NORWAY — The Western Foothills Land Trust has entered into a purchase and sale agreement to obtain the top 240 acres of Noyes Mountain in Greenwood.

The land, which has been the subject of images by artists and photographers for centuries as the backdrop for Lake Pennesseewassee, is also coveted for its wildlife habitat, rare plants, mineral and cultural significance.

The trust has one year to raise the $220,000 to complete the purchase, Lee Dassler of the Land Trust said. The project had to be developed quickly after the Land Trust learned of the sale to ensure its protection. Generally, projects take years of negotiations and process to complete, Dassler said.

“I think this is so important for the town … every artist, visitor, resident is moved by that view,” Dassler told the Sun Journal. “(It) could be easily compromised by development of the wooded approach to that mountain.”

If the purchase is successful, the Land Trust intends to protect the scenic view;  protect the Pennesseewassee Lake watershed, the wildlife habitat, recreational trails and working forestland, while providing pedestrian access to the viewpoint and a cultural site near the Harvard mine.

While Dassler said the Harvard mine will not be part of the purchase, the Land Trust hopes it will remain open for mining.

According to information from Dassler, Isaac Noyes became interested in the site’s pegmatitic outcroppings in the late 1880s. In 1892, the ledge was opened for the first time and became a mecca for scientists and collectors alike, offering one of the most complex mineralized pegmatites in Maine.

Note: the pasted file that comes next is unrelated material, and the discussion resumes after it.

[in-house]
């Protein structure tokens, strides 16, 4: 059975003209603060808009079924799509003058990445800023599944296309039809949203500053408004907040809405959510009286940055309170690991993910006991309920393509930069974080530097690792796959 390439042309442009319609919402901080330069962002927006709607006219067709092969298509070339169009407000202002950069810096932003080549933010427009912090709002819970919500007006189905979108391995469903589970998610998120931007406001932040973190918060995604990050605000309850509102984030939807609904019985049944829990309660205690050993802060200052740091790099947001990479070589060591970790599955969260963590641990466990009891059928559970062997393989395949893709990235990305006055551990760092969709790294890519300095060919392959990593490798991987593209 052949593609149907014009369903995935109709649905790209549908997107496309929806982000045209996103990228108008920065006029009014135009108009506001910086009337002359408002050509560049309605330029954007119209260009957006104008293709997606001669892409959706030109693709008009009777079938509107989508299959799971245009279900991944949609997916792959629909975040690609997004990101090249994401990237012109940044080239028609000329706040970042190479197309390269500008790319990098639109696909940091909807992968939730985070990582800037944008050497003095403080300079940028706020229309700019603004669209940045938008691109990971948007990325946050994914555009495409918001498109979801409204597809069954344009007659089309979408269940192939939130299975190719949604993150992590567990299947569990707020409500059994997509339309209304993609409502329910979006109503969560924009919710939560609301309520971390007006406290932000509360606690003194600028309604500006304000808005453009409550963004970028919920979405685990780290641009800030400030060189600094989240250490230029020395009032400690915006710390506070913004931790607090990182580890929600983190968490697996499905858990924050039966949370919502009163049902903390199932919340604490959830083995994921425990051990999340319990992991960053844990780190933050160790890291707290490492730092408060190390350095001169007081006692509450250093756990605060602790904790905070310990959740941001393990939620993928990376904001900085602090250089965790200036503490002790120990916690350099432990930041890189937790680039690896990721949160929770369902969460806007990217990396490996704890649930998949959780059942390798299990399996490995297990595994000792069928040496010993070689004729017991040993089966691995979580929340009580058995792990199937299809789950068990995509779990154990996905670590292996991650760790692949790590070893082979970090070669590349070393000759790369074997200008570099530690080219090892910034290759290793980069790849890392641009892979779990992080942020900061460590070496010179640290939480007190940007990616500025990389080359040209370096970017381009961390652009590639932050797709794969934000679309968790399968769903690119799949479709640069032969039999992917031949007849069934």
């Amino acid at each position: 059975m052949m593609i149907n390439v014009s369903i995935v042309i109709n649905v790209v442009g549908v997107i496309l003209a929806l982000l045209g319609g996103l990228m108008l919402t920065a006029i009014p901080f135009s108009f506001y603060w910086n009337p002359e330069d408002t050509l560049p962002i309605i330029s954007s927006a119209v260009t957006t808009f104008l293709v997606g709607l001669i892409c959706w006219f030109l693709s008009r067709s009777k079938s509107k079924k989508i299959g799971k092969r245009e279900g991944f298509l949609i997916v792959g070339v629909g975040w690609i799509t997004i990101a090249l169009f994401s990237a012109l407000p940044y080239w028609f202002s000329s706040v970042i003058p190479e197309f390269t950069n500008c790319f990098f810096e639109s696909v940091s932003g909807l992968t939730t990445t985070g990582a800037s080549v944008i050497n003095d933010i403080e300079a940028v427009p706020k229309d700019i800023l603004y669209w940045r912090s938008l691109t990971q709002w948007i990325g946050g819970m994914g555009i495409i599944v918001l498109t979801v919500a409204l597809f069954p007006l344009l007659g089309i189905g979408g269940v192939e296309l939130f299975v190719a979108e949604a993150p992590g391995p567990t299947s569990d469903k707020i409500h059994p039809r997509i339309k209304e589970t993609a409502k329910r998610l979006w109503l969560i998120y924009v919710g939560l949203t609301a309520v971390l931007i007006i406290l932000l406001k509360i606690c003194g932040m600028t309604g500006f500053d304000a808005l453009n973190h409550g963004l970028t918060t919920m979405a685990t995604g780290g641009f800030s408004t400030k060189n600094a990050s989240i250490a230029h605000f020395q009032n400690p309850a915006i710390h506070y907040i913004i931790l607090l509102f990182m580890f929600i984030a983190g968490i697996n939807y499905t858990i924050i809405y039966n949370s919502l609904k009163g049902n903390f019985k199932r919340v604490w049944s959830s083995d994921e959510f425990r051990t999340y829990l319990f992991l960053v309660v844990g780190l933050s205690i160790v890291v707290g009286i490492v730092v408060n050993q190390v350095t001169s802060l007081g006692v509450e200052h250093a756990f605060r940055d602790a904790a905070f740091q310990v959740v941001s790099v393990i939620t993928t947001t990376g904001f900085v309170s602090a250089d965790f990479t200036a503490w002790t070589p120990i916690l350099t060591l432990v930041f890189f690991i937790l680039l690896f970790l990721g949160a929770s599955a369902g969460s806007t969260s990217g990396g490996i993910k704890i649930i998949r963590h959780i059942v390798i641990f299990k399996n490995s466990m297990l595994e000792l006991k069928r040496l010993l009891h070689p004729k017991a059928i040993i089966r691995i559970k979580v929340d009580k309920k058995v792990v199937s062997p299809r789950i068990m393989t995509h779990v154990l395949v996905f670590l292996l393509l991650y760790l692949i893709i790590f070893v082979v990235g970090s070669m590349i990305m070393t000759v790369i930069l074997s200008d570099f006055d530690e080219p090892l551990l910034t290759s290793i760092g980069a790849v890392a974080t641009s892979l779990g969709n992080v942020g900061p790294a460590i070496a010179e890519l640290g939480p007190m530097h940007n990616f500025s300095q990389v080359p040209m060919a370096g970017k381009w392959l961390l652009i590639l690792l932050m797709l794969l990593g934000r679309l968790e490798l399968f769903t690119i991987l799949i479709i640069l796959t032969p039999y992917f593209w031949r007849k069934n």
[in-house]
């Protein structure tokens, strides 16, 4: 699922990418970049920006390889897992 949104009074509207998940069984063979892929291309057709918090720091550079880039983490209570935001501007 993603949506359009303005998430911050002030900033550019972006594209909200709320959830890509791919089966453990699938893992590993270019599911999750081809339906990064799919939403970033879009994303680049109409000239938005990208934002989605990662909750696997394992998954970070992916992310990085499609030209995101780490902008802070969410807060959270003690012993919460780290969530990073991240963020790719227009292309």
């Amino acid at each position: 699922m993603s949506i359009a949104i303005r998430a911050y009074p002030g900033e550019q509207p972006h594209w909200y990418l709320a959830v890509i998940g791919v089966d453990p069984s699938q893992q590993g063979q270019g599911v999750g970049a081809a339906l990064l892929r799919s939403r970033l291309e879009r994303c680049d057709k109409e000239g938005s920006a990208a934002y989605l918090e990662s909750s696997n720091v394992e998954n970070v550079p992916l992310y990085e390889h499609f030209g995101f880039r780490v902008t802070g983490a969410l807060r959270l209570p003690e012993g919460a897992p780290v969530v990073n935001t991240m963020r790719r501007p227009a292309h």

Dassler said mineral operations on the mountain were opened by a distant cousin of Noyes, George Lorenzo “Shavey” Noyes, and Tim Heath around 1894. Tourmaline was first recorded from the locale about 1904, and over the years the green color found at the location became known as “Harvard Green.”

The granite pegmatites Noyes collected were largely preserved and passed into the possession of the Harvard Museum, together with the lease of the property in 1917.

In the summer of 1923 active quarrying was undertaken by the Harvard Mineralogical Department under the supervision of Harvard University student Kenneth K. Landes, who wrote his dissertation on the granite pegmatites, Dassler said.

Currently, Frank Perham owns the one-acre Harvard quarry, which remains open to the public.

The Land Trust intends to pay taxes on the parcel, continuing to keep the property in tree growth. The organization will plan to sustainably manage the forest. Hunting will also be allowed, Dassler said.

Dassler said the Land Trust has one month to raise a $5,000 nonreturnable deposit, seven months to raise an additional $5,000 nonrefundable deposit and one year to raise the balance of $199,000.

The campaign goal is set at $220,000 to cover needed due diligence and stewardship costs. All contributions and pledges are fully tax deductible and are welcomed.

Additional information on the Noyes Mountain project is available at

[email protected]

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